Job interview presentations are becoming more and more common, especially for more senior level roles. Presentations give the opportunity to see how candidates perform in the less structured way that they can in a traditional interview.
So what are the three keys to a successful job interview presentation?
This is a part of presenting that people tend to want to take a short cut on in my experience. Despite this being one of the most important foundations in delivering a great job interview presentation.
Planning starts with getting clear about the goal or goals of your presentation. In other words what do you want to happen by the time you have completed the presentation.
You will need to research the topic that you have been asked to present on, even if it is a topic that you already know pretty well. It is easy to be complacent. In your research you also need to try and do some research on those that you are presenting to.
Next you need to generate some ideas for what you might present. Brainstorming and mind mapping are two excellent techniques for doing this.
People are sometimes tempted to start by getting their slides together and this is a big mistake. The process of preparing your presentation should only start once you have done your planning.
As a general rule I would suggest a 3 stage process to preparing your presentation.
Produce a first draft in outline only that just sets out your ideas and thinking at a very general level.
Next test the first draft with someone who is going to give you constructive feedback and helpful suggestions to improve your presentation.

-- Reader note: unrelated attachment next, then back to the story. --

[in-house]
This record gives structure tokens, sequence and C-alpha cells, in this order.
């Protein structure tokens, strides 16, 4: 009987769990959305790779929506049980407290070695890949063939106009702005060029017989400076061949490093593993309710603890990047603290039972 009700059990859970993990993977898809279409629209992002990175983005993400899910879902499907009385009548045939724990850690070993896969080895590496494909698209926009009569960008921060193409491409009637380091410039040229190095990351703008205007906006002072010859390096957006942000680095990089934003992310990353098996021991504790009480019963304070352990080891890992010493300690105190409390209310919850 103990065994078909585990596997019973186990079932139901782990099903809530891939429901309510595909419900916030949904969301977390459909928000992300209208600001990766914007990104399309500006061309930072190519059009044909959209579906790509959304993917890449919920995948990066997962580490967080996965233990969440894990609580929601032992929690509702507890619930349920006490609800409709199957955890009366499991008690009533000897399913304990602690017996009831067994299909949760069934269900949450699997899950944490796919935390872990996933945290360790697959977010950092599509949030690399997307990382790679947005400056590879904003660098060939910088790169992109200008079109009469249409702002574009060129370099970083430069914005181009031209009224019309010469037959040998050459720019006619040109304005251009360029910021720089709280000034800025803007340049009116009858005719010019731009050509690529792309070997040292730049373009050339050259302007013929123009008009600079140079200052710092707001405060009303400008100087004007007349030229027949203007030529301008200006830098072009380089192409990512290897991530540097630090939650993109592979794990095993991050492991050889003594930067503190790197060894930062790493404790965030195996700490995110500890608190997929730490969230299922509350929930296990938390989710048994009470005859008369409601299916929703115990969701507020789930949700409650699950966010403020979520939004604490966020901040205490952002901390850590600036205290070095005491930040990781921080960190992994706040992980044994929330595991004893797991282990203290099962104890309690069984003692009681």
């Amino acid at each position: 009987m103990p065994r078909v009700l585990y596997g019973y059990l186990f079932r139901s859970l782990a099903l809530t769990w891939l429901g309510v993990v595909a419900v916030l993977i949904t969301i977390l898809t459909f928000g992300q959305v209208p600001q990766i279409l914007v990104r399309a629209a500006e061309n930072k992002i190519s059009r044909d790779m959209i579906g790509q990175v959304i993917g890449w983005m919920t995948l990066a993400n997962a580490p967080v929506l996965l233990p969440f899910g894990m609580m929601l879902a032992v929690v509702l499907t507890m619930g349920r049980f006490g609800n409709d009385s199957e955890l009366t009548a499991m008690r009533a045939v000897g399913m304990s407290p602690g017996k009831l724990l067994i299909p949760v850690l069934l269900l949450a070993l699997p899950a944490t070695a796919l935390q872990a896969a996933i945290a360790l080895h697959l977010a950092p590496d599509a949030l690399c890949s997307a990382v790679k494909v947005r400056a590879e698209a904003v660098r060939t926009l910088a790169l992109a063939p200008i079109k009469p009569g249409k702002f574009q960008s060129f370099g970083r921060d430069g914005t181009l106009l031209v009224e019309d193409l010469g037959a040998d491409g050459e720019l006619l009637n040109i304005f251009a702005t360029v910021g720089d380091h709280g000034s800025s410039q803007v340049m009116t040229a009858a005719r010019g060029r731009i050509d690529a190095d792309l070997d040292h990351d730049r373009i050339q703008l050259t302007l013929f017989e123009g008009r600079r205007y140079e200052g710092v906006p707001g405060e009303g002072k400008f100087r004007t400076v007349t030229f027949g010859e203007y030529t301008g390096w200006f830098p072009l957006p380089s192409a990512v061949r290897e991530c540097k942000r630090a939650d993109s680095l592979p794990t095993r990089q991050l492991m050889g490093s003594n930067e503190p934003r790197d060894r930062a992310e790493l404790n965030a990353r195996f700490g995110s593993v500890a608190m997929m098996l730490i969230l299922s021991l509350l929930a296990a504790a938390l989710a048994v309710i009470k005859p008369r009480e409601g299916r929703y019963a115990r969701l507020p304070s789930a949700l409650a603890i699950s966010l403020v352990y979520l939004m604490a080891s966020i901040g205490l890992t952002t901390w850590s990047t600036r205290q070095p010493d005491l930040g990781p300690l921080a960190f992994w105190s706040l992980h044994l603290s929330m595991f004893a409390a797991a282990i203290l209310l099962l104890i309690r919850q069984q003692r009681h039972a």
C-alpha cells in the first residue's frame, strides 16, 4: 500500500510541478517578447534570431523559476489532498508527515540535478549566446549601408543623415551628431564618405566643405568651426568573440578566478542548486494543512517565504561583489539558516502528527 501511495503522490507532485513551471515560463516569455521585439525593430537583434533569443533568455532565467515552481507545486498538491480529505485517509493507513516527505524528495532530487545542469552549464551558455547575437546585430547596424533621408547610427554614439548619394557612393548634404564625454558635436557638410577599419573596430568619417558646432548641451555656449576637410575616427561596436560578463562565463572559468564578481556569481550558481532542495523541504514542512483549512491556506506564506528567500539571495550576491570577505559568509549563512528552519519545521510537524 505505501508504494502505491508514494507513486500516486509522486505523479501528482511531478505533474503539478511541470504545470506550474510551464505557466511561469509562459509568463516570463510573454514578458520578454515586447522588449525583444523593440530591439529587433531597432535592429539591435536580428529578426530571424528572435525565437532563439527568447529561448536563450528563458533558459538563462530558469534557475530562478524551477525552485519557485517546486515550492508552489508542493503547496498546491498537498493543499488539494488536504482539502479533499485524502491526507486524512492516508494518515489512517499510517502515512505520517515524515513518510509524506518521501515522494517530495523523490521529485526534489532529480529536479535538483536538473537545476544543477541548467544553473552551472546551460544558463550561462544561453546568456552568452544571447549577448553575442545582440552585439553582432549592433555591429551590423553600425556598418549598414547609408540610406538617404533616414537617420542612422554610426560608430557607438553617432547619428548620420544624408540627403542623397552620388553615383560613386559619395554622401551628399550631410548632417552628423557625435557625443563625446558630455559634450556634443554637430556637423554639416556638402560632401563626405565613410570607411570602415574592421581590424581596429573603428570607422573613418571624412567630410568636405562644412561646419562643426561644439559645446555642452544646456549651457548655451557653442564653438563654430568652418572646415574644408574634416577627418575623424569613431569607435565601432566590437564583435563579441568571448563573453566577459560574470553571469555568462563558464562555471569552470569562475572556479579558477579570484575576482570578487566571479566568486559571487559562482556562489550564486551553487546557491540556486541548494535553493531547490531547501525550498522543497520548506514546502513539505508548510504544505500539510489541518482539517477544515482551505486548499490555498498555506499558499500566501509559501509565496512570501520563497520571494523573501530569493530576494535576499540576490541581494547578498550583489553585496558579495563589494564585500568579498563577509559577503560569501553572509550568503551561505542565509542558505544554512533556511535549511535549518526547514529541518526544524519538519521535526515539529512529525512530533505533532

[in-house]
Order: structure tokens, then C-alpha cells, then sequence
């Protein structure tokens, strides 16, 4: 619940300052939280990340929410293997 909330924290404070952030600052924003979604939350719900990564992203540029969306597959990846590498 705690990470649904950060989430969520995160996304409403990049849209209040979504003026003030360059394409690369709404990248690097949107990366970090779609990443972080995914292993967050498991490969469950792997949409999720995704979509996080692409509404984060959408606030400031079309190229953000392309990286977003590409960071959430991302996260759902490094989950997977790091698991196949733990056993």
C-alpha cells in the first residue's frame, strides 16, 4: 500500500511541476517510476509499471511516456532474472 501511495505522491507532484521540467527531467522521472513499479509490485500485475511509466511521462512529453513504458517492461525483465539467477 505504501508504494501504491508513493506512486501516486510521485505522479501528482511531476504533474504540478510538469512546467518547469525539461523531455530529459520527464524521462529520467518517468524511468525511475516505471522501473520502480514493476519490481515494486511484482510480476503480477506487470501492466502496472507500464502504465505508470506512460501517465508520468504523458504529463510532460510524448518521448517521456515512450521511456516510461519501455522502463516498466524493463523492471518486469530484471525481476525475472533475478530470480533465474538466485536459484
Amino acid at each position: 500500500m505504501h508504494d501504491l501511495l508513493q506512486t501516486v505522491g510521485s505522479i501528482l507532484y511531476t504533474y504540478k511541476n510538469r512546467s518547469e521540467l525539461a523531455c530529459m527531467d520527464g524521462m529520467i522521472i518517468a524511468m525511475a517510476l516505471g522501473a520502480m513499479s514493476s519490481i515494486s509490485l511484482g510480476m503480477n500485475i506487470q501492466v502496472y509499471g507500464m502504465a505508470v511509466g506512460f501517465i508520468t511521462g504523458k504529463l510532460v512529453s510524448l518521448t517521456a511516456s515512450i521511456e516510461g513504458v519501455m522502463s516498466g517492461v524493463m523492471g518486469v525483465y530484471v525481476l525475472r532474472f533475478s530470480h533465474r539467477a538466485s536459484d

Finally use the feedback and improvement suggestions to create a final draft version of your presentation.
Like planning this is one area that people are often reluctant to spend time on and this is a huge risk.
When it comes to practice I would encourage people to start recording the audio first to hear how you sound.
Then record yourself on video to see how you look when you are presenting.
Finally you want to practice in front of a small and then a larger group.
The Bottom Line: A decision to employ someone is a major investment for an employer. If you want to increase your chances of being the successful candidate, make sure you plan, prepare and practice your job interview presentation.
Duncan Brodie helps accountants and other professionals to achieve more career success. He invites you to sign up for his free audio masterclass here
Since 2006 I’ve worked with in excess of 7,000 accountants and professionals in workshops, seminars and one to one helping them land their next jobs and become better leaders, presenters and business partners. Before that I spent 25 years in accountancy climbing the career ladder from Payments Clerk to FD. I’m a CIMA Fellow, Certified Professional Coach and Team Coach Facilitator.